Adoption in the United States

In 1975, the Federal Communications Commission (FCC) started a series of five-year tests to determine which of the five competing standards would be selected. By the end of the testing period, the Belar system was dropped. In 1980, the FCC announced that the Magnavox system would become the standard. This announcement was met with harsh criticism and a series of lawsuits. On March 4, 1982, the FCC revoked their endorsement to the Magnavox standard and let the marketplace decide, meaning that all four standards were allowed. After the 1982 decision, many stations implemented one of the four standards. Initially, all systems remained competitive, but by the later 1980s, Motorola C-QUAM had a clear majority of stations and receivers. Around this same time, Harris Corporation dropped their system and instead endorsed C-QUAM. During this time, radio manufactures either made receivers which decoded just one system, or decoded all four. The multiple systems used greatly confused consumers and severely impacted consumer adoption. As a result of this confusion, and the continued growth of the FM band, interest in AM stereo dwindled.

In 1993, the FCC declared Motorola's C-QUAM system the standard. To ensure that all AM stereo receivers maintained the same sound quality, the National Association of Broadcasters and the Electronic Industries Association started the AMAX certification program.

Global adoption

In the early 1980s, other countries, most notably Canada, Australia and Japan approved and implemented AM stereo systems. Most governments approved a single standard, usually Motorola's C-QUAM, which greatly reduced confusion and increased user adoption.

Following the launch of the American-owned, ship-based pirate radio station Laser 558 off the British coast, there were announcements that another such station, provisionally called Stereo Hits 576, would soon follow, using AM stereo on an adjacent frequency to Laser. Nothing ever came of this project and 576 kHz was adopted by Radio Caroline instead.

In many countries, especially those where the AM band is still dominant, AM stereo radios are still manufactured and stations still broadcast stereo signals.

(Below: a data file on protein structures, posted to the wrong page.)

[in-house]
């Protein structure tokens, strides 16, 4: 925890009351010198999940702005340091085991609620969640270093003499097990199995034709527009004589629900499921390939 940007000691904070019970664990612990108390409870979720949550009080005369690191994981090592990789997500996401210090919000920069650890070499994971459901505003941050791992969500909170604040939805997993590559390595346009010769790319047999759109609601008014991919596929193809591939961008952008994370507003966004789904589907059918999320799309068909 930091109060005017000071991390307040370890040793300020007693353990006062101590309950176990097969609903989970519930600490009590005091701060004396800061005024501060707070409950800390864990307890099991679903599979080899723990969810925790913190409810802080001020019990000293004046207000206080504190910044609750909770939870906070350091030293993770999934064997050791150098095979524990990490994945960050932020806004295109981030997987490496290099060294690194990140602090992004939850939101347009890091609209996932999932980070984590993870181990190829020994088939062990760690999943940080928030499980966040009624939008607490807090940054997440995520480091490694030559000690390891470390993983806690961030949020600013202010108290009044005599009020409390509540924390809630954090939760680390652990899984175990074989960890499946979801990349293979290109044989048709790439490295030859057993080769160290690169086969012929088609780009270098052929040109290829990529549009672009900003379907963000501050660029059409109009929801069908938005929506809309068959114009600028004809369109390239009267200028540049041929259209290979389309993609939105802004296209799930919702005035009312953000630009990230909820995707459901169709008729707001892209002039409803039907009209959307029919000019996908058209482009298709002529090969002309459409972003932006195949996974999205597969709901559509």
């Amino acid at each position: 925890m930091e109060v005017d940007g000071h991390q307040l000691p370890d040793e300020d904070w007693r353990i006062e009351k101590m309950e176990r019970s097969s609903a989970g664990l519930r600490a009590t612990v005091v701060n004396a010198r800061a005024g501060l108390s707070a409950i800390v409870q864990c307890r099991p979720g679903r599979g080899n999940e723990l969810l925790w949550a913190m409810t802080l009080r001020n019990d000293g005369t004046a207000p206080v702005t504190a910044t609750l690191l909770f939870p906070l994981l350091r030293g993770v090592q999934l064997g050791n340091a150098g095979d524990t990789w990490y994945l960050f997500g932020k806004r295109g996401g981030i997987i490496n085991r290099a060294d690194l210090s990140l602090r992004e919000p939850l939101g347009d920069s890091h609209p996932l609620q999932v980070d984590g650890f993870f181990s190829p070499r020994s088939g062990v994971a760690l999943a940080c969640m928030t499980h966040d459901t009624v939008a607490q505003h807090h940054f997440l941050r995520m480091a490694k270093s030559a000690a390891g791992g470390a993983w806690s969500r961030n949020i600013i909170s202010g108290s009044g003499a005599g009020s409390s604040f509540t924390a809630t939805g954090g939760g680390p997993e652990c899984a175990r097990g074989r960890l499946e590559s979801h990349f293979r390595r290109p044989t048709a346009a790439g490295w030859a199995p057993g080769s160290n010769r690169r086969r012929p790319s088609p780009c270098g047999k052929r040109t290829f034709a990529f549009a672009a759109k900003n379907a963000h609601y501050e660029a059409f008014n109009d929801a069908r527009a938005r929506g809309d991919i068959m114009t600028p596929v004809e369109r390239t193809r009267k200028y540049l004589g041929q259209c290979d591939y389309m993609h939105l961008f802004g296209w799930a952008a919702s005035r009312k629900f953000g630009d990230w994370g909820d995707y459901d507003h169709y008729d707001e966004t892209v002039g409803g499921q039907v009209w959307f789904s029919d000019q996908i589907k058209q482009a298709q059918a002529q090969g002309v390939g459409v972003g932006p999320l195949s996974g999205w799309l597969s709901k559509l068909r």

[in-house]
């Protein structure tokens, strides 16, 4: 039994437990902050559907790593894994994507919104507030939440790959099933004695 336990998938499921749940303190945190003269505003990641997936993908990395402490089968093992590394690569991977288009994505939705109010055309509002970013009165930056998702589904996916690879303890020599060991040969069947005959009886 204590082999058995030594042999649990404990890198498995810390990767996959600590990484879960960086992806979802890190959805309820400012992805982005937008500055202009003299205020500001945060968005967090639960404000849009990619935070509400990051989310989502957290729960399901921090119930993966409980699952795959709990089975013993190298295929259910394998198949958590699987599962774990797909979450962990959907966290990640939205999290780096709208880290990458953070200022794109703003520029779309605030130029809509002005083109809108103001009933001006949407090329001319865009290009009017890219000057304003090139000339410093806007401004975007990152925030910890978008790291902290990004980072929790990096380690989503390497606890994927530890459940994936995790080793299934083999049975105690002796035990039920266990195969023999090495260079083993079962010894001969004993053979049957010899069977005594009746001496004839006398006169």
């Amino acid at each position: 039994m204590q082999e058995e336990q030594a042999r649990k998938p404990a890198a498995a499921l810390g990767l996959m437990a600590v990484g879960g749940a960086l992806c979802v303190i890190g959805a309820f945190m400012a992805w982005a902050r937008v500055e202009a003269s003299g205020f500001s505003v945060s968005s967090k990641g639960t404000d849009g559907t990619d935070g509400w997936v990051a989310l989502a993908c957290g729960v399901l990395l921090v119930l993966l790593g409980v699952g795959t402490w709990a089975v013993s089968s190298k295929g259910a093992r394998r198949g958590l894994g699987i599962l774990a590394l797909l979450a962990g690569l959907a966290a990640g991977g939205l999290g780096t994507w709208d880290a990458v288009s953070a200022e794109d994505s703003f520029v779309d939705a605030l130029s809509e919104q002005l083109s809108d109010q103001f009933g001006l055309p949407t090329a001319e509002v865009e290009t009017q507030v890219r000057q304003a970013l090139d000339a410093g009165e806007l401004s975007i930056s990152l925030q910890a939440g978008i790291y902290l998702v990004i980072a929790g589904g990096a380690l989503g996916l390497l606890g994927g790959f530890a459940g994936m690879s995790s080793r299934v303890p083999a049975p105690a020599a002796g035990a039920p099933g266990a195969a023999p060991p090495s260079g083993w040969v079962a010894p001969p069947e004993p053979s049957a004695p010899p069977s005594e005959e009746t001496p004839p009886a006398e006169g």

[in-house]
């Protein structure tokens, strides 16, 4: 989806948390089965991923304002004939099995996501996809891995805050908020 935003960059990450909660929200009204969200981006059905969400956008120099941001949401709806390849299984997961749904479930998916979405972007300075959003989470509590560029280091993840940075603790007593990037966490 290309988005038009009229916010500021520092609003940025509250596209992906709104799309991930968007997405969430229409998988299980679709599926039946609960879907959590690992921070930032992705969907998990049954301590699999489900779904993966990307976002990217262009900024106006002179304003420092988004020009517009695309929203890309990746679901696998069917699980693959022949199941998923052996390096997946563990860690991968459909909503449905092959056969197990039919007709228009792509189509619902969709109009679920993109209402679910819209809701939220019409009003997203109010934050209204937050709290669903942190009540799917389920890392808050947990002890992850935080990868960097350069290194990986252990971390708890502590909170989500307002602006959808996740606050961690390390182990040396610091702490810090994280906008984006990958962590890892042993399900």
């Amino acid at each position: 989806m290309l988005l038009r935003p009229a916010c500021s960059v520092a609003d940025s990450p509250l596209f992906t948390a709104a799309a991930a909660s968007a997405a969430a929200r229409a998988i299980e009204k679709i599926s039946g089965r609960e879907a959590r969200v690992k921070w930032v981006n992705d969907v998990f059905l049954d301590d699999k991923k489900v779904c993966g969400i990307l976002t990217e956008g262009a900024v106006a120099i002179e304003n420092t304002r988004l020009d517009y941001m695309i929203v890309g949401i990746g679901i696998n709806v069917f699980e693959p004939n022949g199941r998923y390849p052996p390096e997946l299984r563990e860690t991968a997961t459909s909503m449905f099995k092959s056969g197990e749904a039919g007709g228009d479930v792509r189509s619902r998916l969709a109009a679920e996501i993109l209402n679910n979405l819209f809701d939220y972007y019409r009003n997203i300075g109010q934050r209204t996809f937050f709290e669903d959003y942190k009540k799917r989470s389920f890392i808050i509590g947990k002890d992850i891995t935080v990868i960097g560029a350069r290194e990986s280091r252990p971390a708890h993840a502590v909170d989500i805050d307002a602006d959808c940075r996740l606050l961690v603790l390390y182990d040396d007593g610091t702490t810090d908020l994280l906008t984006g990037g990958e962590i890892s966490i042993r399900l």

Current status

Globally, interest in and use of AM stereo has been declining steadily since the 1990s, as many music stations have continued to move to the FM band. As a result, the vast majority of AM stations broadcast news/talk or sports/sports talk formats. Many of the stations that initially implemented AM stereo are clear-channel 50,000-watt stations, and are more concerned with listening range than stereo sound (although there is no proof that use of AM stereo affects listening range). As a result, these stations still have the necessary equipment to broadcast in stereo, but it is left unused (or converted to HD Radio). Also, many former AM stereo stations were bought up by broadcasting conglomerates, which generally discourage AM stereo broadcasting. In the United States, most stations currently using AM stereo are small, independently owned and broadcast a variety or music format.

  • United States: AM Stereo radio stations in the United States
  • Japan: Between 1992 and 1996, 16 commercial broadcasting companies in Japan adopted C-QUAM because of the narrow Japanese FM band; it covers only 14 MHz (76-90 MHz), as opposed to the 20.5 MHz used in the rest of the world (87.5-108 MHz). However, it is now quite rare to see AM radios with the stereo function at appliance stores in Japan because of the decline in AM stereo stations and the limited available area, mainly in densely populated areas. 13 of the 16 stereo stations have since reverted to mono, 11 since the start of 2010 (ja:AMステレオ放送), leaving only 3 stations broadcasting in stereo.